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Speak Out Against Online LGBT Bullying

September 27, 2011

For as many people who go out of their way to say something nice, there are a few bad apples who think it quite acceptable to spout words of hate believing their actions have little or no consequence to their victims; this is never the case. Last week it was reported that a fourteen year old boy named  Jamey Rodemeyer had taken his own life after suffering a sustained campaign of homophobic abuse at school and online. Some of the messages read “’JAMIE IS STUPID, GAY, FAT AND UGLY. HE MUST DIE!’ while another said: ‘I wouldn’t care if you died. No one would. So just do it 🙂 It would make everyone WAY more happier!’

New York police have said they are considering charging three students for sending messages of hate, after being told that a group of students had been identified as those who had targeted Jamie both during school hours and online. Although it is commendable that the police are taking action, it is shocking that this young man took his life saying on his blog: “I always say how bullied I am, but no one listens. What do I have to do so people will listen to me?” 

Having been the victim of bullying, I know how a few people can make your life a living hell. Thankfully I had people around me who took notice to what I was saying and I was able to make the bullies face up to what they were doing. Although Jamey had the support from his family and spoke out about LGBT bullying in his personal video on the “It Gets Better” website, the system let him down. Instead of those in authority asking him how these words made him feel, more should have been done in tackling the perpetrators who were sending these messages of hate.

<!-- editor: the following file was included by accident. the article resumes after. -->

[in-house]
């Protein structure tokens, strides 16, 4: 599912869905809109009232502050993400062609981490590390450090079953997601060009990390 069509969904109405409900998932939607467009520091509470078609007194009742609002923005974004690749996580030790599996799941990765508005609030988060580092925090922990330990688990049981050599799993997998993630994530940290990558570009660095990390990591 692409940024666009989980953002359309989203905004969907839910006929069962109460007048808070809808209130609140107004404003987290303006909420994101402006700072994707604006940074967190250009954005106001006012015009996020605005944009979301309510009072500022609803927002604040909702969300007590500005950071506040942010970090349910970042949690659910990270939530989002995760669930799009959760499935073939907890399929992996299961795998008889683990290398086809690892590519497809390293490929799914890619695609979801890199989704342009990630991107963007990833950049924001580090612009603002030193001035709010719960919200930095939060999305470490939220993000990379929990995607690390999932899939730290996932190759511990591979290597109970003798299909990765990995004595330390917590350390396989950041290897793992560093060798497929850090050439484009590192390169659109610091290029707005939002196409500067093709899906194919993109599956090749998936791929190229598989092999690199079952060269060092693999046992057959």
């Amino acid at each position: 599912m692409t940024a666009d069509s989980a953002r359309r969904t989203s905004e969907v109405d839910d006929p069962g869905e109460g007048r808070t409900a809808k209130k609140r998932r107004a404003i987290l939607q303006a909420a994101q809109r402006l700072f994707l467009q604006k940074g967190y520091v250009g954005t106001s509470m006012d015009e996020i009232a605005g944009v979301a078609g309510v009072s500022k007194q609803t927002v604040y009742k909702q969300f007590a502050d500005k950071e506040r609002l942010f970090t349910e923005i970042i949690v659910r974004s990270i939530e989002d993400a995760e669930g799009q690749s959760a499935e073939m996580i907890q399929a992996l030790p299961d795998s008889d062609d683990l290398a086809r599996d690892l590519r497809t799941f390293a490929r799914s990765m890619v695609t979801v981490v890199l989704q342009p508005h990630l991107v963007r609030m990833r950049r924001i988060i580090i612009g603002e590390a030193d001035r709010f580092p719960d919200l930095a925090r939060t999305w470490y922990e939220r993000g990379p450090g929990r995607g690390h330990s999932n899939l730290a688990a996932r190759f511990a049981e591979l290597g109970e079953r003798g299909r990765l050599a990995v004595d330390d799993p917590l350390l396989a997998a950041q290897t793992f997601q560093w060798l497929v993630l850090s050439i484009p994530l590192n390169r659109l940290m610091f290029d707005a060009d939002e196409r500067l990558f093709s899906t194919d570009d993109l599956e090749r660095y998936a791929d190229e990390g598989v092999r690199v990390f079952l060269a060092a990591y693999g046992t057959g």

What is horrifying is to hear that here in the UK it is estimated that sixteen children take their own life each year because of bullying. Thankfully there are many parents, school teachers and children who have seen the signs of bullying and stepped in to help, as have groups like Diversity Role Models. Diversity Role Models are a group who are going into schools and talking about differences in sexuality. It has been shown that schools that tackle the issue of homophobic bullying, 60% LGBT student are less likely to be bullied. It goes without saying that students feel safer and diversity becomes less of an issue for all.

Although groups like Bully Online and Diversity Role Models are able to reach out through their website and school visits, it is up to all of us to speak out against bullying in all its forms, to look out for each other and to take other peoples cries for help seriously, regardless of their age, sexuality or gender.

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From → Human Rights, LGBT

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